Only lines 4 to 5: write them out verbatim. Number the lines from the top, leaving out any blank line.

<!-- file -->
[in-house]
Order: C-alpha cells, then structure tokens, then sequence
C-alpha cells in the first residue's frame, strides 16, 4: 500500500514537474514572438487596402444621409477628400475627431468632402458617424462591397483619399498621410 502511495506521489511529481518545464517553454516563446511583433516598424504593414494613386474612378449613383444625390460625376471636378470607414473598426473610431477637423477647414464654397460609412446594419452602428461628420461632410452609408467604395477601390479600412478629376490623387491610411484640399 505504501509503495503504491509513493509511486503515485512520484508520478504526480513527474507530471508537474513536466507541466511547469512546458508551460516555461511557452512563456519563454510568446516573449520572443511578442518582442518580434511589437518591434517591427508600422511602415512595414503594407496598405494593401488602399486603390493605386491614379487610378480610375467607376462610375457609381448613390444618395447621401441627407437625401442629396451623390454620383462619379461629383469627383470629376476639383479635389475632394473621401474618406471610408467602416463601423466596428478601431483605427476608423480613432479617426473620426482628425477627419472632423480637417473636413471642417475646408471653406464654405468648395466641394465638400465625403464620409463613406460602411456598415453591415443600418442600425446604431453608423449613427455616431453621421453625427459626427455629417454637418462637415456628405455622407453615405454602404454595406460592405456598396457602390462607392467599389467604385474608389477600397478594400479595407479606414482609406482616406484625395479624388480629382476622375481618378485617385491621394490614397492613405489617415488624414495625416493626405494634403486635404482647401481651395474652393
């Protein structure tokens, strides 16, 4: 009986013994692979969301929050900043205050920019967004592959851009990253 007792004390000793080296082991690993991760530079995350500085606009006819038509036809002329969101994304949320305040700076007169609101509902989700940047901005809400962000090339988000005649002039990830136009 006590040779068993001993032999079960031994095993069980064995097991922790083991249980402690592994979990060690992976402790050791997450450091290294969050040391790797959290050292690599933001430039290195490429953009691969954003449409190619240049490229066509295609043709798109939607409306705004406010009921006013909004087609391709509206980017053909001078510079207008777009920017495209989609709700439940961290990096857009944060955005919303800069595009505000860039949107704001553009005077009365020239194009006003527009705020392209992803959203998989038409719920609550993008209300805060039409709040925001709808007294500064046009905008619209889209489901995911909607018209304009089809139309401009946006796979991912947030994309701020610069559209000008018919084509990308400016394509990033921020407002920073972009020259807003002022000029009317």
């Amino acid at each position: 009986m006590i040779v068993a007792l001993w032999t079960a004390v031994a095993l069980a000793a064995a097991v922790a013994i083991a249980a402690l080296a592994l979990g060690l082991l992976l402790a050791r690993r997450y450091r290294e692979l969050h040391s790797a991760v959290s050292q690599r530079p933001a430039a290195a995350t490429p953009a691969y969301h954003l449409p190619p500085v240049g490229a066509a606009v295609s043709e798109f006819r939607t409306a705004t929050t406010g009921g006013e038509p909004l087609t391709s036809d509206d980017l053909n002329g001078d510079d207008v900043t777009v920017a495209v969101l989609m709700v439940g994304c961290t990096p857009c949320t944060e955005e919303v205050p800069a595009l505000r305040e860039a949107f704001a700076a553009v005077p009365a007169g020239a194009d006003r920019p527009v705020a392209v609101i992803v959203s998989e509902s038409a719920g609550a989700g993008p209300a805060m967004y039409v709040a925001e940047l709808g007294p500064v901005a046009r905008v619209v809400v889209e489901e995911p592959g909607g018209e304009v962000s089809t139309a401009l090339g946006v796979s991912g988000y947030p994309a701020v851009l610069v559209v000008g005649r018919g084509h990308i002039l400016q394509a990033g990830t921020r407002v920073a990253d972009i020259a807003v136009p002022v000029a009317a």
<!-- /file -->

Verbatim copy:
């Protein structure tokens, strides 16, 4: 009986013994692979969301929050900043205050920019967004592959851009990253 007792004390000793080296082991690993991760530079995350500085606009006819038509036809002329969101994304949320305040700076007169609101509902989700940047901005809400962000090339988000005649002039990830136009 006590040779068993001993032999079960031994095993069980064995097991922790083991249980402690592994979990060690992976402790050791997450450091290294969050040391790797959290050292690599933001430039290195490429953009691969954003449409190619240049490229066509295609043709798109939607409306705004406010009921006013909004087609391709509206980017053909001078510079207008777009920017495209989609709700439940961290990096857009944060955005919303800069595009505000860039949107704001553009005077009365020239194009006003527009705020392209992803959203998989038409719920609550993008209300805060039409709040925001709808007294500064046009905008619209889209489901995911909607018209304009089809139309401009946006796979991912947030994309701020610069559209000008018919084509990308400016394509990033921020407002920073972009020259807003002022000029009317």
């Amino acid at each position: 009986m006590i040779v068993a007792l001993w032999t079960a004390v031994a095993l069980a000793a064995a097991v922790a013994i083991a249980a402690l080296a592994l979990g060690l082991l992976l402790a050791r690993r997450y450091r290294e692979l969050h040391s790797a991760v959290s050292q690599r530079p933001a430039a290195a995350t490429p953009a691969y969301h954003l449409p190619p500085v240049g490229a066509a606009v295609s043709e798109f006819r939607t409306a705004t929050t406010g009921g006013e038509p909004l087609t391709s036809d509206d980017l053909n002329g001078d510079d207008v900043t777009v920017a495209v969101l989609m709700v439940g994304c961290t990096p857009c949320t944060e955005e919303v205050p800069a595009l505000r305040e860039a949107f704001a700076a553009v005077p009365a007169g020239a194009d006003r920019p527009v705020a392209v609101i992803v959203s998989e509902s038409a719920g609550a989700g993008p209300a805060m967004y039409v709040a925001e940047l709808g007294p500064v901005a046009r905008v619209v809400v889209e489901e995911p592959g909607g018209e304009v962000s089809t139309a401009l090339g946006v796979s991912g988000y947030p994309a701020v851009l610069v559209v000008g005649r018919g084509h990308i002039l400016q394509a990033g990830t921020r407002v920073a990253d972009i020259a807003v136009p002022v000029a009317a």